The celebrations are over and it’s back to reality.

Minus the LSU-Clemson football showdown for the national championship Jan. 13 at the Superdome, the holidays have ended. It’s now time to look at what looms ahead for what likely will be a very busy 2020.

Let’s look at what the year may hold.

For the Pointe Coupee Parish Council, it’s the second year of Home Rule Charter. The council tweaked some of the ways it did business and made sweeping changes in others.

The council made significant strides toward greater fiscal management. Much of that came into play through the Home Rule Charter, which included provisions for a “Rainy Day” fund and a reserve fund.

It’s a tough adjustment for the parish, particularly when the list of needs and demands outweigh the sum of available funds.

The same applies to the Pointe Coupee Parish School Board. The renewal of the 11.76-mill property tax in November, but it does not mean the worries are over.

The millage covers only the status quo on building and maintenance. It does not take in account wear and tear on the campuses, most of which were built more than 60 years ago.

Costs of supplies, technology and insurance add to the debt load. Starting salaries on an average of $10,000 per year less than schools in surrounding parishes will continue to lead teacher migration to other school districts to earn a bigger salary.

The attrition also deprives the system of seasoned educators who can use their experience to improve the quality of education.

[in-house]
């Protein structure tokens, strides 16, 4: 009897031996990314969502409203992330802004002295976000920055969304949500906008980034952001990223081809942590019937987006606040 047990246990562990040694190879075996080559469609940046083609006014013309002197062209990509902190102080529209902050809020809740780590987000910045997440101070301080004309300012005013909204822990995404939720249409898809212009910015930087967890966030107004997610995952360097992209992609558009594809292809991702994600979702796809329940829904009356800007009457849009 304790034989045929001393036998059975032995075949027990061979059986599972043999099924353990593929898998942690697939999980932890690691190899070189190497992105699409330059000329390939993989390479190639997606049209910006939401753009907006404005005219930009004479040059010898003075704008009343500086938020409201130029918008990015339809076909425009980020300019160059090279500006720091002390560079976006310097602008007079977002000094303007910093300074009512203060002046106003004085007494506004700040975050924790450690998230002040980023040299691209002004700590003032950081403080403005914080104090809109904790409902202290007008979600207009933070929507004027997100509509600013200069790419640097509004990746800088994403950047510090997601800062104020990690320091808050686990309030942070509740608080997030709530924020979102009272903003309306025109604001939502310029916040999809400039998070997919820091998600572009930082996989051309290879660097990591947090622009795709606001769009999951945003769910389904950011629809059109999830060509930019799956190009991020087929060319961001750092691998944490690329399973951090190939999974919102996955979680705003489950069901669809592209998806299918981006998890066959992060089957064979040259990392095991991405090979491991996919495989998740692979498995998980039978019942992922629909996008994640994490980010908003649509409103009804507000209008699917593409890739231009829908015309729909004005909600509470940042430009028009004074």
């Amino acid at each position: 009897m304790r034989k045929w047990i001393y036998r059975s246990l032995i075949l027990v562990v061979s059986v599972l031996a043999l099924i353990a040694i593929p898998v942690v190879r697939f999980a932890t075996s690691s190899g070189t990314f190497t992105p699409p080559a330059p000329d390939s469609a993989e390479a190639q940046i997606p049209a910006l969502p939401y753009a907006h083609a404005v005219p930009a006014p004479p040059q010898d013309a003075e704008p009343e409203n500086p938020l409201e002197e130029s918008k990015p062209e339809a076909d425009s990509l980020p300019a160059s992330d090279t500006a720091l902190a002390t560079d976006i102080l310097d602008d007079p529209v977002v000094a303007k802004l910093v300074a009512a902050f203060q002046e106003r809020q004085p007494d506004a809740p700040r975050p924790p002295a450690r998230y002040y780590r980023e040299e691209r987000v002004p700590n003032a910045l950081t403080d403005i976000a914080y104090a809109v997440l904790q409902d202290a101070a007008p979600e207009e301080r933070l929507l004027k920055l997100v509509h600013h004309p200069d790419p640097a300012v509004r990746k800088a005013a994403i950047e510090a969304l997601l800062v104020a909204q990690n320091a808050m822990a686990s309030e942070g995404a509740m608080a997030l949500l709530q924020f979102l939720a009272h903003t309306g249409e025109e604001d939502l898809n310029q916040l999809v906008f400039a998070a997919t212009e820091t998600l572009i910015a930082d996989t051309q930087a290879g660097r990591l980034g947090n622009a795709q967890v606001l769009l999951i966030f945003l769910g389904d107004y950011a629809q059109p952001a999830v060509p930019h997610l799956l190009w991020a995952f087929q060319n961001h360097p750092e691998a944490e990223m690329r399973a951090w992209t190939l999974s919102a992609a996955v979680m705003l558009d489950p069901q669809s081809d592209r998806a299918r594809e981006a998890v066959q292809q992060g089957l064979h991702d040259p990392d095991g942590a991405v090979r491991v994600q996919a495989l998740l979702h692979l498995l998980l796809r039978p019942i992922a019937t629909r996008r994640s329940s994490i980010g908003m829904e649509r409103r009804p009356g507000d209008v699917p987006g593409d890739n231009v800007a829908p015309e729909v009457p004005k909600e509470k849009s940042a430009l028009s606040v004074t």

Pointe Coupee Parish teachers have done well despite limited resources, but the lack of funds will keep the system at a disadvantage against other districts.

It will require a willingness to think outside the box on solutions to the woes the Pointe Coupee school district faces. The same approach to the problems likely will maintain a status quo, a route the parish public school system cannot afford to continue.

For the Port of Pointe Coupee, the merger with the Port of Greater Baton Rouge could be one of the brighter stories for the future. The annexation onto the governing board of the nation’s eighth-largest port could lead to new industry in the area.

It may take years to realize the potential of the annexation, which the Louisiana Legislature approved in the 2019 session. The merger could bring new industries to the area.

The lack of economic development in the parish has been one of the biggest hindrances in Pointe Coupee’s growth.

It will take a strong push by the Parish Council, municipal governments and leaders of local and regional economic development. Improvement in test scores also could bolsters chances to lure new industry to the area looking for a strong workforce.

Progress, and not status quo, should top the priority list in Pointe Coupee as well as any other parish or county across the nation. It only comes when all entities operate on the same page for a common goal.

It’s a new year, a clean slate and a chance to move